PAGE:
Modernization in Turkey and Iran

Course Description:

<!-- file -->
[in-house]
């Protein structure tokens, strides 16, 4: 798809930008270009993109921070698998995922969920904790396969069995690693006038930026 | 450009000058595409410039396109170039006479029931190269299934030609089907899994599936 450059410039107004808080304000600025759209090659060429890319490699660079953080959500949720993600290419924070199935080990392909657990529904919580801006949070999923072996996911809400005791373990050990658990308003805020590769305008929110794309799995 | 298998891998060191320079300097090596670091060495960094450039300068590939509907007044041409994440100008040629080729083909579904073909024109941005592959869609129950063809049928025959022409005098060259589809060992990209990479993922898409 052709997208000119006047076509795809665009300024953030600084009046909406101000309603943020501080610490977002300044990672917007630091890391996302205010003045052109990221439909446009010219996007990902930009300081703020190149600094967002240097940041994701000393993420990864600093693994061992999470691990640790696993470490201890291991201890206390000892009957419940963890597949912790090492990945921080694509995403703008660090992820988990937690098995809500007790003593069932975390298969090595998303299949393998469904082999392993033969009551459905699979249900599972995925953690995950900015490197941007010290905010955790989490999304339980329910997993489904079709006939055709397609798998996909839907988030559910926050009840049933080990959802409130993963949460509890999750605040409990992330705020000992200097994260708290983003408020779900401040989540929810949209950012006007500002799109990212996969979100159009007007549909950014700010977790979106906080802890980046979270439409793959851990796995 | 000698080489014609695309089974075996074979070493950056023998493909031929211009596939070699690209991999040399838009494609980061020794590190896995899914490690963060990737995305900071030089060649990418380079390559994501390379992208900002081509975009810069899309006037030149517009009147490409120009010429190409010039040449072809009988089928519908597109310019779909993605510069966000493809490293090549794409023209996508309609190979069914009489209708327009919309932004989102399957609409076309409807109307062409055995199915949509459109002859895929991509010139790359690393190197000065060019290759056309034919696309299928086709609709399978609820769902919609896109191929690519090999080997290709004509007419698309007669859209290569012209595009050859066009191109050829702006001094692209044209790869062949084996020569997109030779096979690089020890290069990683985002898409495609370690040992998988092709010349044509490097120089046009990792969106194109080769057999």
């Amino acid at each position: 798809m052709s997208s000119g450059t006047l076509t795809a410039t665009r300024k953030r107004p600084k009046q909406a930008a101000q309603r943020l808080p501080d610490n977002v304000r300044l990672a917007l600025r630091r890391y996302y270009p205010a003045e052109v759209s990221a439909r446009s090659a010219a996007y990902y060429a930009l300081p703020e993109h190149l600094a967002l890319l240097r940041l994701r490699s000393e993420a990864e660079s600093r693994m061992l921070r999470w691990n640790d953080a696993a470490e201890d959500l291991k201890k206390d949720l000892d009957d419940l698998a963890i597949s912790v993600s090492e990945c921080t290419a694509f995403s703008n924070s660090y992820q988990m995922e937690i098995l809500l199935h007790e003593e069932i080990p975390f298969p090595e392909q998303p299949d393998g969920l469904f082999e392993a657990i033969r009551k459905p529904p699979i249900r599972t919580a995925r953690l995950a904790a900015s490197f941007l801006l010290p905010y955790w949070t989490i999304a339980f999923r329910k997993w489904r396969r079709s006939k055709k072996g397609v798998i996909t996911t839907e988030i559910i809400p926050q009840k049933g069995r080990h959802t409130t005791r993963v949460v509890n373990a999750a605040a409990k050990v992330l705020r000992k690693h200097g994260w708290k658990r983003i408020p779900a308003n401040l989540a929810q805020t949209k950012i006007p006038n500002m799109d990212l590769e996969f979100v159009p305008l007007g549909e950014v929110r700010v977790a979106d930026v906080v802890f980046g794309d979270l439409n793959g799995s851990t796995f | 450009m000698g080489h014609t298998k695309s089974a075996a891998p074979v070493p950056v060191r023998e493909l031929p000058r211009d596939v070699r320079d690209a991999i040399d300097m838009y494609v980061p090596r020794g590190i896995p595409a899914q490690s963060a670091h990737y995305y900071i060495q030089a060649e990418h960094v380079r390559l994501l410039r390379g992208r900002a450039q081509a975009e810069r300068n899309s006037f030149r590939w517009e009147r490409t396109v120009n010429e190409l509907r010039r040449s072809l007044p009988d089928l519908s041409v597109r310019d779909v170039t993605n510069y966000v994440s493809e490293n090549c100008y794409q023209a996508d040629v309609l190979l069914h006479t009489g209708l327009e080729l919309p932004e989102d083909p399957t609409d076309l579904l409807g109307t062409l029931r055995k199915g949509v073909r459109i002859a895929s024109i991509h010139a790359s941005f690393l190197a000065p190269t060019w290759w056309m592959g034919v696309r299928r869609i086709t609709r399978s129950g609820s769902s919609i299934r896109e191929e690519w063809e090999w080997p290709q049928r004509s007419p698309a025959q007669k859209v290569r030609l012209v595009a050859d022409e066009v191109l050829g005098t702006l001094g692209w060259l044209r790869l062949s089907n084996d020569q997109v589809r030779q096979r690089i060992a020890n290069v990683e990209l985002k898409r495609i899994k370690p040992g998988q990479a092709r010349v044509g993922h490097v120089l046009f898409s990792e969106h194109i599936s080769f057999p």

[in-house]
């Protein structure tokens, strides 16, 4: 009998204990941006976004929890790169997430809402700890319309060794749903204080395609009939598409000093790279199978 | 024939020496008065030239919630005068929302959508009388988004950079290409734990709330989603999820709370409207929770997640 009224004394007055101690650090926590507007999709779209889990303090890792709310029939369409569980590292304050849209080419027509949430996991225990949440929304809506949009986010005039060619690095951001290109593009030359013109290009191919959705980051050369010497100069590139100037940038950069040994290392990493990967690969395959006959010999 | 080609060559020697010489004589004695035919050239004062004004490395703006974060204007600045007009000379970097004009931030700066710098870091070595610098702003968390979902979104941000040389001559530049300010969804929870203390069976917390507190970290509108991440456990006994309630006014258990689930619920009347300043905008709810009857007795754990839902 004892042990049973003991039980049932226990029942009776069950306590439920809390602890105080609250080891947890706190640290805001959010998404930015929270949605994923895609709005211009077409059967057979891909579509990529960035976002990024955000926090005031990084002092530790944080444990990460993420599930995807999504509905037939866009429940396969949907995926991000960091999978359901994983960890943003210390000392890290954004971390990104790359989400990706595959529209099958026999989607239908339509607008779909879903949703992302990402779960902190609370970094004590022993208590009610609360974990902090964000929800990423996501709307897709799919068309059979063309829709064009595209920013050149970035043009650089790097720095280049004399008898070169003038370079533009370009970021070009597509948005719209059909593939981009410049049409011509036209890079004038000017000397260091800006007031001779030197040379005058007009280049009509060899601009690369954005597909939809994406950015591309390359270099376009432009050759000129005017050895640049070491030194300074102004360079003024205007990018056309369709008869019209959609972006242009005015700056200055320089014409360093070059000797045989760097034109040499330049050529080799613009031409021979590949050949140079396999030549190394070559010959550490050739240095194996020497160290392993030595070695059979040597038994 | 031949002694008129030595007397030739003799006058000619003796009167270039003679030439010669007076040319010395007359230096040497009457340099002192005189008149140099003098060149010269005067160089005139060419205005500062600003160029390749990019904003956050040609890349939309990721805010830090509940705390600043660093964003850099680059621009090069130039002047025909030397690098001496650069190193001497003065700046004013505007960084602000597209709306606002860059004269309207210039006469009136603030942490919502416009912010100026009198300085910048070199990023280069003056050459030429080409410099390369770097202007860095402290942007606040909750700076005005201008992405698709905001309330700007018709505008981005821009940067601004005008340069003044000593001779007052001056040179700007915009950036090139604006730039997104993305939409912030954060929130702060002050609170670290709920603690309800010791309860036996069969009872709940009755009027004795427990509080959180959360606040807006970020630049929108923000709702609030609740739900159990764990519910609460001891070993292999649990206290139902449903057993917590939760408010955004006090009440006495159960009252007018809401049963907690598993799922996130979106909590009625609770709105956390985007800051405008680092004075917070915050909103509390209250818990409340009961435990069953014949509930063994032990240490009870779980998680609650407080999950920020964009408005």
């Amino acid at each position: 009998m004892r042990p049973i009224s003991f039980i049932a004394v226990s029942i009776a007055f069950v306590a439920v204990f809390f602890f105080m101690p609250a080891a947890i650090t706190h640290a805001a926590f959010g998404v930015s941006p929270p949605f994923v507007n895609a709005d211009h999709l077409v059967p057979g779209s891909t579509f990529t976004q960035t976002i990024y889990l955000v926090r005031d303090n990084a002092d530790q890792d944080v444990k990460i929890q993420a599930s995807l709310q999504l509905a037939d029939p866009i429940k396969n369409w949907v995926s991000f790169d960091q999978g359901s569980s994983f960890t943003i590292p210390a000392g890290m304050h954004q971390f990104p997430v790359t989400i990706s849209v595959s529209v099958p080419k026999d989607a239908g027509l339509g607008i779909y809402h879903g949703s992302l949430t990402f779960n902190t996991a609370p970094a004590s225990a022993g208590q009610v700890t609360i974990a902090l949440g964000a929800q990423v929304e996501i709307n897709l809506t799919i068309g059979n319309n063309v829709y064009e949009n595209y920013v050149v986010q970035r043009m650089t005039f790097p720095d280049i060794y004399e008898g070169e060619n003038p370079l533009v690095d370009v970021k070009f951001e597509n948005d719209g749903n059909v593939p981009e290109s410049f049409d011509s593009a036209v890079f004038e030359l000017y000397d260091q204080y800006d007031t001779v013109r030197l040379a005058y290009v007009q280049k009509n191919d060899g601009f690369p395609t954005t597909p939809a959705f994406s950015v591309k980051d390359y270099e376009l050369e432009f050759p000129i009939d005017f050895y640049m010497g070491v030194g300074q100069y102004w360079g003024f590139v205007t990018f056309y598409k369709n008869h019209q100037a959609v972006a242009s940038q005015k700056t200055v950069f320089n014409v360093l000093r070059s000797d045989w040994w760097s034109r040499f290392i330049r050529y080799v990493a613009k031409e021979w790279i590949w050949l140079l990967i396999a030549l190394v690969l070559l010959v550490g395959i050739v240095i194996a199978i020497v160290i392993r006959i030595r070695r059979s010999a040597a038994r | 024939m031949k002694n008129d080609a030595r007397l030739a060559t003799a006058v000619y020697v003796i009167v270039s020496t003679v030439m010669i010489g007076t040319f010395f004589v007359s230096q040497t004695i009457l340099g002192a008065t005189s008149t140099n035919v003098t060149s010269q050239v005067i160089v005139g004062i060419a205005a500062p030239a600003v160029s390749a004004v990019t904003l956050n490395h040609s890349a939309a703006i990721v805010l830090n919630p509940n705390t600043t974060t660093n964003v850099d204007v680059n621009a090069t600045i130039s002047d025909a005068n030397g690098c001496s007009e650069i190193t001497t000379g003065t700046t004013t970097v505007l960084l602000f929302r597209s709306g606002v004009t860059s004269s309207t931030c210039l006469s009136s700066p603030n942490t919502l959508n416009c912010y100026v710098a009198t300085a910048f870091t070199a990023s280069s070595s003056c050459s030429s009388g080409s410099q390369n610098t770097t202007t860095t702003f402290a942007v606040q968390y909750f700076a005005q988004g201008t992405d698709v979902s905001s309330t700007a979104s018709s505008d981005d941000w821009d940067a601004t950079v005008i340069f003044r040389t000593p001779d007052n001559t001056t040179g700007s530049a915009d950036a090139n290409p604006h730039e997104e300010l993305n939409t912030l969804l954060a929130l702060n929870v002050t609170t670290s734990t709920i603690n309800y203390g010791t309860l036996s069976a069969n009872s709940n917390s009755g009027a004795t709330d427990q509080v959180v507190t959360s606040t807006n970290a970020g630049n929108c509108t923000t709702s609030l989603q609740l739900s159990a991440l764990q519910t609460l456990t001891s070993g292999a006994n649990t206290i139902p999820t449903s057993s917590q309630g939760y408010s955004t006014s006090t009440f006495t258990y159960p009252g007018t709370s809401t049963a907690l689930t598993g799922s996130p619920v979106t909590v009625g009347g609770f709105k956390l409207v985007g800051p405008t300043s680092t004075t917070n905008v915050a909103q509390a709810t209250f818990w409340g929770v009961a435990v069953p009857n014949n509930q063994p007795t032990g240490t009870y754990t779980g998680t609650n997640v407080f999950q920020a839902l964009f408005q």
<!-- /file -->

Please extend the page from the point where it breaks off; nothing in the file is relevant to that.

This course will analyze the various aspects of "modernization" in Iran and Turkey. The two nations are ideally suited for comparative analysis, since they were among the few Muslim countries that survived the era of European imperialism as independent states. Modernization, therefore, was largely the work of indigenous elites in both societies.  In the interwar period, national elites in Turkey and Iran were aware of the similarities between each other, and policies enacted in one country often affected the other.  Mustafa Kamal Ataturk in Turkey and Reza Shah Pahlavi in Iran tried to promote socio-economic modernization in their respective countries by emulating the West.  Resistance to their policies was inversely proportional to the size of the Westernized sectors of the population.  While Ataturk justified authoritarian rule as a temporary reprieve, foreseeing a period of tutelage after which Turkey would make a transition to full-fledged democracy, Reza Shah appears to have been unperturbed with the perpetuation of despotism.  After World War II the political trajectories of the two nations diverged. Turkey became a “military democracy,” while Iran was ruled first by an autocratic monarchy and then by an Islamic theocracy.  In recent years Turkey and Iran seem to be both converging and diverging.  On the one hand, the ideological underpinnings of military Kemalism and guardianship Islamism, respectively, are being increasingly debated and challenged in each country.  However, while Turkey is undergoing a process of marketization, democratization and de-militarization, the theocracy in Iran is being transformed into an increasingly militarized regime, with the Revolutionary Guards exerting increasing control over both the economy and polity.  We will conclude by assessing the prospects for the modification or ouster of the Islamic Republic in Iran and the consolidation of democracy in Turkey.